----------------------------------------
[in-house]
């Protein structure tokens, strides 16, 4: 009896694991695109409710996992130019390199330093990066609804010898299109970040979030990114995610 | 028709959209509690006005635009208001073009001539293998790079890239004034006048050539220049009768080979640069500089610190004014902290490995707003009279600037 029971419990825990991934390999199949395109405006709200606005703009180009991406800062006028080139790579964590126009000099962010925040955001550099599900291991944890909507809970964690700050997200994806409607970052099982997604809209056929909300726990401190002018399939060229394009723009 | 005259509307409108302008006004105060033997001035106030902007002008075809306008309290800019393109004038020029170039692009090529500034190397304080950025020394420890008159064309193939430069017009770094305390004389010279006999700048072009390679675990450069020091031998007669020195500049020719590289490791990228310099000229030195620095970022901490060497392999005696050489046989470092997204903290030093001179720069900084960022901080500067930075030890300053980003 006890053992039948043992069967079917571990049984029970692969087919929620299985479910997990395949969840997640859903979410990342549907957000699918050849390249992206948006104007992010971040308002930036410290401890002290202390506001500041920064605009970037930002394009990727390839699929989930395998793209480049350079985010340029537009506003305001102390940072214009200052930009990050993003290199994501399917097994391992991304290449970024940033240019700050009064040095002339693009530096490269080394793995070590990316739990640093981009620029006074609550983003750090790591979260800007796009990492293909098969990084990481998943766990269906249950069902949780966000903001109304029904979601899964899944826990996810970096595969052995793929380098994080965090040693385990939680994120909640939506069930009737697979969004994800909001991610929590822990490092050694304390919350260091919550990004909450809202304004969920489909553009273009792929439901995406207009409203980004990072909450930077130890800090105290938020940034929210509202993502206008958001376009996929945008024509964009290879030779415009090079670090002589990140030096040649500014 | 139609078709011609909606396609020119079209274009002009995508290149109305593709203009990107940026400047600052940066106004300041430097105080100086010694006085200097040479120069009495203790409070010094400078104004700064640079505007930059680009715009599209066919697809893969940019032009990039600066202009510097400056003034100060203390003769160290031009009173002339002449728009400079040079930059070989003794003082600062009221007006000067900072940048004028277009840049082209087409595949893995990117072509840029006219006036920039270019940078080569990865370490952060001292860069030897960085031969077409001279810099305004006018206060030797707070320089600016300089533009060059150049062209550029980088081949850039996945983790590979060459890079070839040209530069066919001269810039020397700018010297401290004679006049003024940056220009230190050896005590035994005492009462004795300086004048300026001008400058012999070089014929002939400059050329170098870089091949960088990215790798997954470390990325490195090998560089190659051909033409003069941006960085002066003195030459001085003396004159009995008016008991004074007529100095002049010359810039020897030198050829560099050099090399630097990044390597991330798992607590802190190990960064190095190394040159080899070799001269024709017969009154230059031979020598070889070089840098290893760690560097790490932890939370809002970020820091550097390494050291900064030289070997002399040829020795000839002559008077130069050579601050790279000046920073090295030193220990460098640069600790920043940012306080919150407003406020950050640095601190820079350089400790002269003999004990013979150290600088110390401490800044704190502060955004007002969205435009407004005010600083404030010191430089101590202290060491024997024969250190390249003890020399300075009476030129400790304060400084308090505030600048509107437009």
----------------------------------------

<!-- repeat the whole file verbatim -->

[in-house]
């Protein structure tokens, strides 16, 4: 009896694991695109409710996992130019390199330093990066609804010898299109970040979030990114995610 | 028709959209509690006005635009208001073009001539293998790079890239004034006048050539220049009768080979640069500089610190004014902290490995707003009279600037 029971419990825990991934390999199949395109405006709200606005703009180009991406800062006028080139790579964590126009000099962010925040955001550099599900291991944890909507809970964690700050997200994806409607970052099982997604809209056929909300726990401190002018399939060229394009723009 | 005259509307409108302008006004105060033997001035106030902007002008075809306008309290800019393109004038020029170039692009090529500034190397304080950025020394420890008159064309193939430069017009770094305390004389010279006999700048072009390679675990450069020091031998007669020195500049020719590289490791990228310099000229030195620095970022901490060497392999005696050489046989470092997204903290030093001179720069900084960022901080500067930075030890300053980003 006890053992039948043992069967079917571990049984029970692969087919929620299985479910997990395949969840997640859903979410990342549907957000699918050849390249992206948006104007992010971040308002930036410290401890002290202390506001500041920064605009970037930002394009990727390839699929989930395998793209480049350079985010340029537009506003305001102390940072214009200052930009990050993003290199994501399917097994391992991304290449970024940033240019700050009064040095002339693009530096490269080394793995070590990316739990640093981009620029006074609550983003750090790591979260800007796009990492293909098969990084990481998943766990269906249950069902949780966000903001109304029904979601899964899944826990996810970096595969052995793929380098994080965090040693385990939680994120909640939506069930009737697979969004994800909001991610929590822990490092050694304390919350260091919550990004909450809202304004969920489909553009273009792929439901995406207009409203980004990072909450930077130890800090105290938020940034929210509202993502206008958001376009996929945008024509964009290879030779415009090079670090002589990140030096040649500014 | 139609078709011609909606396609020119079209274009002009995508290149109305593709203009990107940026400047600052940066106004300041430097105080100086010694006085200097040479120069009495203790409070010094400078104004700064640079505007930059680009715009599209066919697809893969940019032009990039600066202009510097400056003034100060203390003769160290031009009173002339002449728009400079040079930059070989003794003082600062009221007006000067900072940048004028277009840049082209087409595949893995990117072509840029006219006036920039270019940078080569990865370490952060001292860069030897960085031969077409001279810099305004006018206060030797707070320089600016300089533009060059150049062209550029980088081949850039996945983790590979060459890079070839040209530069066919001269810039020397700018010297401290004679006049003024940056220009230190050896005590035994005492009462004795300086004048300026001008400058012999070089014929002939400059050329170098870089091949960088990215790798997954470390990325490195090998560089190659051909033409003069941006960085002066003195030459001085003396004159009995008016008991004074007529100095002049010359810039020897030198050829560099050099090399630097990044390597991330798992607590802190190990960064190095190394040159080899070799001269024709017969009154230059031979020598070889070089840098290893760690560097790490932890939370809002970020820091550097390494050291900064030289070997002399040829020795000839002559008077130069050579601050790279000046920073090295030193220990460098640069600790920043940012306080919150407003406020950050640095601190820079350089400790002269003999004990013979150290600088110390401490800044704190502060955004007002969205435009407004005010600083404030010191430089101590202290060491024997024969250190390249003890020399300075009476030129400790304060400084308090505030600048509107437009």